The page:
In the last four years Mr Veitch has been discovering the possibilities of social networking as a business tool. "When I first looked at Ryze I thought it was a sure waste of time. Now I know different. It can be very productive, mostly in ways you never imagined. You do meet interesting people. You do get stimulated by interesting and innovative ideas. That does improve your own capacity to be innovative, but perhaps even more importantly it gives you confidence in your own ideas." People who have regularly participated on Ryze over three years have improved their ability to write well to support arguments, and to be effective leaders.
Mr Veitch has become an expert on the process of learning from what you are currently doing. "Adapt to Experience" is entirely based on that ideal. Every member of your business, team, club or society, needs to become both a knowledge gatherer and a data source for others. Knowledge is only useful when the hard work of "thinking it into use" has been done. Commonly that process is called learning. Many of us in the modern world have jobs where we "learn ourselves a living".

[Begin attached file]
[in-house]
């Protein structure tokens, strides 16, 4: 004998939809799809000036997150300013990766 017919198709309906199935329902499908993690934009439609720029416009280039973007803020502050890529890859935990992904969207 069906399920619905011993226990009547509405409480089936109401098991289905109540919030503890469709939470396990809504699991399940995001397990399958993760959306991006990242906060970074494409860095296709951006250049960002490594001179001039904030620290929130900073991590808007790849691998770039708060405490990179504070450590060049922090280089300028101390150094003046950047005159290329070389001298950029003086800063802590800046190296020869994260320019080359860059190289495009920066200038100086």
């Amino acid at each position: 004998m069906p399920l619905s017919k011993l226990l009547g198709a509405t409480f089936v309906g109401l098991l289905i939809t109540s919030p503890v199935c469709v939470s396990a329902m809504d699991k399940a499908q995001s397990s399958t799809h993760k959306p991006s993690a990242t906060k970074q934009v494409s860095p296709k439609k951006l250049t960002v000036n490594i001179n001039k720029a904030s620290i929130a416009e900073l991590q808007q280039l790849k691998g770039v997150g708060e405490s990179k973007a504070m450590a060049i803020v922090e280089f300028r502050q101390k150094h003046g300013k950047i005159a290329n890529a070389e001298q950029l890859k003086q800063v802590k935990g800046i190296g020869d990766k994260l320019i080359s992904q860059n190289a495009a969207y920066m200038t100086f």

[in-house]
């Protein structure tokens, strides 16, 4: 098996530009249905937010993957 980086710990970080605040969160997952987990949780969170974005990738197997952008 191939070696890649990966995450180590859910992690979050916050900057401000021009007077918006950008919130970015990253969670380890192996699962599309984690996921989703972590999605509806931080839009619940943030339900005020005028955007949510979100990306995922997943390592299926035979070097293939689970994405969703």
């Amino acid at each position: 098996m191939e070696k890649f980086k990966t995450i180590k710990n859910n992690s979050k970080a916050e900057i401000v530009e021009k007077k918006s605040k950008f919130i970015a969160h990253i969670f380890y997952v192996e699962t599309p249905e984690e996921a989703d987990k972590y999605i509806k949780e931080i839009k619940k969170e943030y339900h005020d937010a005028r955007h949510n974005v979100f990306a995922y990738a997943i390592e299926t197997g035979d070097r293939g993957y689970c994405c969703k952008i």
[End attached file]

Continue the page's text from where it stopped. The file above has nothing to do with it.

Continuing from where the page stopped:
In August 2005 Mr Veitch opened the "Virtual Handshake NZ" list on Yahoo. This list has attracted all the leading business networkers in the country and a few from overseas. An initiative from this list is to get involved in educating NZ about the importance an value of networking. "http://groups.yahoo.com/group/VirtualHandshakeNZ/"
In January 2008, a new web site devoted to continuous learning and innovation by engaging with other people online was opened. Open Future Limited is a company focused in training individuals and organizations on the effective use of online tools. There are currently two versions of the site. International, and New Zealand, with an open invitation to other developers to establish versions in other languages and in other countries.